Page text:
Post by chewybrian » June 17th, 2020, 7:35 am

LuckyR wrote:
June 17th, 2020, 2:55 am
chewybrian wrote:
June 16th, 2020, 7:54 am


The ability to raise the price without losing sales depends on the price elasticity of demand, and varies with the product being produced. If you are making cream cheese and double the price, you might see a massive decrease in consumer demand, as they switch to butter or some other substitute or just go without. If you make cigarettes and double the price, demand may not be much affected, as the users still need their fix. Either way, the owner will never be able to pay higher wages without costing themselves, unless the higher wages enable them to get better workers or better production from their workers. I do think we should increase the minimum wage, but I don't think you can sell it as painless to the owners.
Double the price? The subject matter is raising the minimum wage, The percentage of hourly workers who make the federal minimum wage (or less) is under 3%. So increasing the lowest wage by say 50% of 2.5% of your staff would likely have a negligible impact on profits and prices, yet would be of great value to those workers.
Minimum wage workers are 0% of the workforce in many if not most industries, but if you own a restaurant, they are the majority of the workforce. I certainly did not say or mean to imply that an increase in the minimum wage would mean doubling wage costs for everyone. I only used the word 'double' for simplicity in explaining the concept of elasticity. I also said that I agree with the idea of raising the minimum wage. I only argued against the idea that owners could simply raise their prices to pay the increased cost, and pass this on to consumers without changing consumer behavior.
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Re: Minimum Wage – Markets and Morals

Post by Steve3007 » June 17th, 2020, 7:40 am

chewybrian wrote:I do think we should increase the minimum wage, but I don't think you can sell it as painless to the owners.
And the important point here, as I see it, is that when we're pretending to be politicians and putting the world to rights, we do indeed need to consider how we sell ideas to people. i.e. what do we want to motivate people to do and what policies do we propose in order to provide that motivation? The policy options open to us will generally be:

1, make something illegal and set a punishment for transgression.
2, adjust a taxation policy.
3, kill or hurt somebody.

(That last motivational technique is generally favoured more by dictators and mafia bosses of the "either your brains or your signature..." type.)


A lot of people, in my experience, seem to think that all they have to is declare what they would do if they were omnipotent. "If I ruled the world...".

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Re: Minimum Wage – Markets and Morals

Post by chewybrian » June 17th, 2020, 8:42 am

Steve3007 wrote:
June 17th, 2020, 7:40 am
chewybrian wrote:I do think we should increase the minimum wage, but I don't think you can sell it as painless to the owners.
And the important point here, as I see it, is that when we're pretending to be politicians and putting the world to rights, we do indeed need to consider how we sell ideas to people. i.e. what do we want to motivate people to do and what policies do we propose in order to provide that motivation? The policy options open to us will generally be:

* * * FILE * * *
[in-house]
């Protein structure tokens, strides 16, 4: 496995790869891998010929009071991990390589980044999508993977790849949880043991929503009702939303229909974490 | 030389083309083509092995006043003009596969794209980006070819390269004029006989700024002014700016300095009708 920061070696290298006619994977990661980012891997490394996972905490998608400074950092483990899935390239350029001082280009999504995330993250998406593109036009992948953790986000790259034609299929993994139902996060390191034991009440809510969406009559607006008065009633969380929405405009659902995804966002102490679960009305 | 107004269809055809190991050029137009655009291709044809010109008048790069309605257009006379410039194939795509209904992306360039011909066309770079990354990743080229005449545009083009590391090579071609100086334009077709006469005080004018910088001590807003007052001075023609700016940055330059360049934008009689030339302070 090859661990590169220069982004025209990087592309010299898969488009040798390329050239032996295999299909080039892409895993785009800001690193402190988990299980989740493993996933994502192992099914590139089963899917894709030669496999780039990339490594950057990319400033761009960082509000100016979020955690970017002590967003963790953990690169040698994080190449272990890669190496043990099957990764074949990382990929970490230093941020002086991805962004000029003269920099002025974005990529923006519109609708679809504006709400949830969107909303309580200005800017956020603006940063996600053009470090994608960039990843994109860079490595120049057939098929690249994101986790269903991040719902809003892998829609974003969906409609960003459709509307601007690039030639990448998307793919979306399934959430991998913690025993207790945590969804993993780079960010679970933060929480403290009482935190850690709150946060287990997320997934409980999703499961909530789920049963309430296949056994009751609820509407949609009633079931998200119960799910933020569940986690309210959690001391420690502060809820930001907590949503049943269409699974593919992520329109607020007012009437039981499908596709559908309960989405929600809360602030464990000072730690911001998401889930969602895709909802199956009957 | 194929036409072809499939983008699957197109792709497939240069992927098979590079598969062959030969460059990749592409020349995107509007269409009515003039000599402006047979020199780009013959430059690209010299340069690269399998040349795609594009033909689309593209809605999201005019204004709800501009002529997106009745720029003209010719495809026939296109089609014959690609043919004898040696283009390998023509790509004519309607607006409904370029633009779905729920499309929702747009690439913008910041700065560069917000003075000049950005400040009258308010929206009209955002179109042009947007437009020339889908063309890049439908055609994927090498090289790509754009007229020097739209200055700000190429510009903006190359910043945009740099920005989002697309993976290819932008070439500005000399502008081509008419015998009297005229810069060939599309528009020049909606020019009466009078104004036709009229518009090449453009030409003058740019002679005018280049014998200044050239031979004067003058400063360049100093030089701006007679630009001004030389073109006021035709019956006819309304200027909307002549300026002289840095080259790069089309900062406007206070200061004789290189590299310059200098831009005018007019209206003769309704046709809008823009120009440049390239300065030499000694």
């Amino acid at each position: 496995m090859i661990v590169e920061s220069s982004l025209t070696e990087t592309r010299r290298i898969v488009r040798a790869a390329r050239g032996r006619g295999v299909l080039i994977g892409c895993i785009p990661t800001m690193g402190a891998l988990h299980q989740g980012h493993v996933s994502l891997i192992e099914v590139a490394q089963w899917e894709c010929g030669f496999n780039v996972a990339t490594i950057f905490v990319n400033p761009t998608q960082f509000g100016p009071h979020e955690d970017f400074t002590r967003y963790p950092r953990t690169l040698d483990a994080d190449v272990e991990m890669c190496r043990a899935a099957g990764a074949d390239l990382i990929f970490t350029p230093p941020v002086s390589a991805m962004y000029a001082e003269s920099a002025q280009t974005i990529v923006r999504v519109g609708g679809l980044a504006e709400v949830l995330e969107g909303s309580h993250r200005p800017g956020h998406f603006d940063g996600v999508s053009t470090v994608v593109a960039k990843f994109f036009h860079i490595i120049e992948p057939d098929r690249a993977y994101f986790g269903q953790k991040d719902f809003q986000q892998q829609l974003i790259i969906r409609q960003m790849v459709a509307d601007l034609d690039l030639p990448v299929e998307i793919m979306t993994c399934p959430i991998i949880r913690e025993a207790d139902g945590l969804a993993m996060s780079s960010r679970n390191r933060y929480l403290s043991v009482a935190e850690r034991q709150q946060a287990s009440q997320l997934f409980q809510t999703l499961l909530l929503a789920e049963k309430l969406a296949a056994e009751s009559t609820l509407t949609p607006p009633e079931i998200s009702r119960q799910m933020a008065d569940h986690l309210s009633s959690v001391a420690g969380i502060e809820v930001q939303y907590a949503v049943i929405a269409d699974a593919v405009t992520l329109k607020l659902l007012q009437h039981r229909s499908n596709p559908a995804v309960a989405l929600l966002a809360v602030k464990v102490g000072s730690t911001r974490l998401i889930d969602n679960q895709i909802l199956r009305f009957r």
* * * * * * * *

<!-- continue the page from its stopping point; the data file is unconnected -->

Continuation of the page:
1, make something illegal and set a punishment for transgression.
2, adjust a taxation policy.
3, kill or hurt somebody.

(That last motivational technique is generally favoured more by dictators and mafia bosses of the "either your brains or your signature..." type.)


A lot of people, in my experience, seem to think that all they have to is declare what they would do if they were omnipotent. "If I ruled the world...".
Well, I do in fact have a small measure of control in these situations.

I could go to Harbor Freight and buy some cheap Chinese tools, and convince myself that this was the only realistic option for me. I know, or should know, that this supply chain includes a lot of pain and exploitation. The tools may be made in a prison by political prisoners, they may be polluting excessively in the process, and even the guy at the counter might not get a living wage, or have health coverage. If I wish to go on thinking I am a 'good' person, I can cast this knowledge into the shadow of my unconscious, and project the evil into the external world. If only 'they' made better laws, if only 'they' would buy American, I would have more choices available to me. In this way, I can claim to be aware and caring without making any real effort of my own toward solving the problem. If enough of us think and behave this way, well, here we are...

Your policy solutions are accurately the type available and used, though sincere motives are rarely in play for those putting them into practice. But, even if we make proper policy choices, they are still shotgun solutions to fly swatter problems. We could collectively change the world if we acted individually in small but important ways. But, it's a lot easier to whine about what the politicians did, could or should do.
"If determinism holds, then past events have conspired to cause me to hold this view--it is out of my control. Either I am right about free will, or it is not my fault that I am wrong."